On game-days the basketball teams slouch into ancient desks in their button-ups and ridiculous ties, baffled and bewildered by the doe-eyed maidens around them (and occasionally baffling in return). At lunch, squadrons of jabbering children create moving chains across narrow hallways, or fold themselves into stairwells or lounges in coagulating pools of silliness. I watch relationships form, rivalries develop, and study the occasional lone wolf dining alone in willful (or perhaps enforced) isolation.

I work with the kids I didn’t really know in high school. I work with the ones struggling through Earth Science or Math Essentials, the kids for whom words dance off the page and rearrange themselves in dazzling kaleidoscope complexities. My half-decade of university actively hinders my ability to teach them, and instead fills my language with meaningless abstraction and complexity. Education (ironically) has damaged my ability to connect with these kids, and it is only through a drastic purge of my vocabulary and habits that I begin to become useful as a tutor.

I laughed at these kids once. Not in an intentionally nasty way, but with the casual cruelty of ignorance. Reading and writing have always been my preferred method of connection with the world, and I didn’t understand why some of my classmates treated books with such disdain. Now, after having witnessed learning disabilities in action, seen one of my students reduced to tears by the challenge of writing a paragraph, I understand that what separated me from them was luck, not intelligence. The student in question can memorize numbers and trivia with uncanny accuracy, recite stats from the local NHL team down to players’ birthdays, and flawlessly name every country in the tangled skein that is Eastern Europe.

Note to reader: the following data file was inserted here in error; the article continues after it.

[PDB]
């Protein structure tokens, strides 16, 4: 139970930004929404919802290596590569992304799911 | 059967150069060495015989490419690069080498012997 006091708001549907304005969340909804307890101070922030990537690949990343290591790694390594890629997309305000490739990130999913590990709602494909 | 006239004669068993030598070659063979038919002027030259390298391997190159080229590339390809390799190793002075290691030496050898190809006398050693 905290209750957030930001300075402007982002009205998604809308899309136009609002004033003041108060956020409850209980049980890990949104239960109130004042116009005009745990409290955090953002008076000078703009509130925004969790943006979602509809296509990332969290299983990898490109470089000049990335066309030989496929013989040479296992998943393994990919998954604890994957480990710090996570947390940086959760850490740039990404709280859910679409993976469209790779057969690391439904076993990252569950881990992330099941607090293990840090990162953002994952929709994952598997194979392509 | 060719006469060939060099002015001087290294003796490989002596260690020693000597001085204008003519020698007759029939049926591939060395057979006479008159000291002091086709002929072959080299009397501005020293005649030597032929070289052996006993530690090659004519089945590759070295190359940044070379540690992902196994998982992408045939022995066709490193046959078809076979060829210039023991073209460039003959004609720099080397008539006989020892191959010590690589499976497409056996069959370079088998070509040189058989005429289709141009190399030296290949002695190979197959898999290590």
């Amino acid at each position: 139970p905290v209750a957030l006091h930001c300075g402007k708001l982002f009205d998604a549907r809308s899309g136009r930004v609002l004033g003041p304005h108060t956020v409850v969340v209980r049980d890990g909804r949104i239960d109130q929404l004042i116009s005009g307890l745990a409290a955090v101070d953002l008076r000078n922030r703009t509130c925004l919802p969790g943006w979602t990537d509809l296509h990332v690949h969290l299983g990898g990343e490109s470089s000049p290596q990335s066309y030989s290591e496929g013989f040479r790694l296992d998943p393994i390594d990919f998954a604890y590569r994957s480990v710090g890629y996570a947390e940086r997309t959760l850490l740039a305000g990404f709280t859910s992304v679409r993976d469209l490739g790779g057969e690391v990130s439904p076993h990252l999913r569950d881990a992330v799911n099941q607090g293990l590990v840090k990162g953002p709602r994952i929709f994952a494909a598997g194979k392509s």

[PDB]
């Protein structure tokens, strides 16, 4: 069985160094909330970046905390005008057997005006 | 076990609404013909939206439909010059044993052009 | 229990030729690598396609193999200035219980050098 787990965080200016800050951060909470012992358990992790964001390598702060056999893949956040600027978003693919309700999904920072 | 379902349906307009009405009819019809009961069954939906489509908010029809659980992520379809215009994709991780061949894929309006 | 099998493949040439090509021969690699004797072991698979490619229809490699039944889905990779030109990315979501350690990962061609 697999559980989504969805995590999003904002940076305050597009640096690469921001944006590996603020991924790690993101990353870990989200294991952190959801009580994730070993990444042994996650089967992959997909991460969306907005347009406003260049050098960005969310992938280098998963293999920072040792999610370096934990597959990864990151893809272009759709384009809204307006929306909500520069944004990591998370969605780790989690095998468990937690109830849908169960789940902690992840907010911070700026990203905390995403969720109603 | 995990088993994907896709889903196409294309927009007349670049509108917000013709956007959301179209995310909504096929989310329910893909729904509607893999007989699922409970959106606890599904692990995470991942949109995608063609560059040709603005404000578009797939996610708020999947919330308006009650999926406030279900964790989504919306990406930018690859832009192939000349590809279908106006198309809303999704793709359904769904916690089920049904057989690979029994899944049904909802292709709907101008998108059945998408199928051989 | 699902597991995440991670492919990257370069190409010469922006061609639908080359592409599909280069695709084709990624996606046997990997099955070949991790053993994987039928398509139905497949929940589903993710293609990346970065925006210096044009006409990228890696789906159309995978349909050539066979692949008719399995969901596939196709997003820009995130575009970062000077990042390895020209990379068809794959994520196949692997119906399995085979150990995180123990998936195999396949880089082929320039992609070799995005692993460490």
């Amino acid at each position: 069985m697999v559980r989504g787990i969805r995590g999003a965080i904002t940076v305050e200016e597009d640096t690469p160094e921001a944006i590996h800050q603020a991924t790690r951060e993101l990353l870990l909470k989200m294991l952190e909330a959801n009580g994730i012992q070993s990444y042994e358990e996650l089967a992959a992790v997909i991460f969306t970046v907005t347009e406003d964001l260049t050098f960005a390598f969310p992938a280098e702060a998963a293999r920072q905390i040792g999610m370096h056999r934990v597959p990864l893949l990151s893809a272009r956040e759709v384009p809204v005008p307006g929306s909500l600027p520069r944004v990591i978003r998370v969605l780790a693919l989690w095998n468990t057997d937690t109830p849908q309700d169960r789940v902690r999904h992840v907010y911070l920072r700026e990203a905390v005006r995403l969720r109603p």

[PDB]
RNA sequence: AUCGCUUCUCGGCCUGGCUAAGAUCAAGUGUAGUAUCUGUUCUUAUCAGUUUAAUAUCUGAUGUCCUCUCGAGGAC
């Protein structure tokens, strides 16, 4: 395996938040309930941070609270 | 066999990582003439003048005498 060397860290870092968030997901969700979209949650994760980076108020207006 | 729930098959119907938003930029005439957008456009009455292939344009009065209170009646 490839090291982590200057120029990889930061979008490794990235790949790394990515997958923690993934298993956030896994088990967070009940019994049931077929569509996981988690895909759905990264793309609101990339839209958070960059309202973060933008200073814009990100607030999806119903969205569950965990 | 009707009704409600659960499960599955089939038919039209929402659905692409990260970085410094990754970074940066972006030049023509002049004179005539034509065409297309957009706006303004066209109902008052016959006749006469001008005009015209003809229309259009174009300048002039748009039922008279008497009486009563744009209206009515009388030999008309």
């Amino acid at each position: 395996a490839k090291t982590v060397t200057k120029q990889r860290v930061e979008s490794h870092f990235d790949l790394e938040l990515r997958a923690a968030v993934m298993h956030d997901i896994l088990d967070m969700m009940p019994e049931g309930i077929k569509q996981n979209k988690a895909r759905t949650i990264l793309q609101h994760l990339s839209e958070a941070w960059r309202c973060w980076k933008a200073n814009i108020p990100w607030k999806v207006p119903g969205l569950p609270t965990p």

What she cannot do is compose a sentence. Her brain will simply not allow it.

It’s easy, in life, to focus on what we cannot do and do not have. Our relentless need for affirmation, both internal and external, motivates us to rank ourselves against our peers and fixate on the areas of weakness. At my former high school, I’ve been forced to understand how incredibly blessed I’ve been in my academic gifts, and how badly the communication revolution has impacted those with reading and writing disabilities.

I got ‘A’s in school. I did not work as hard as many of my students do now, who are scraping by in modified courses. I did not study as long, nor as intelligently, as they do. I did not suffer the frustration of being made fun of by my peers, nor the humiliation of not knowing the answer when I was called upon. I could read aloud in class without feeling self-conscious, and I was complimented again and again for being ‘promising’ and having a ‘bright future.’

I have returned to high school, only this time it is the students, not the teachers, from whom I am learning the most.

I'm a graduate student at Laurier University in Ontario. I used to be a journalist, and I moonlight as a writer / tennis player / LOTR nerd.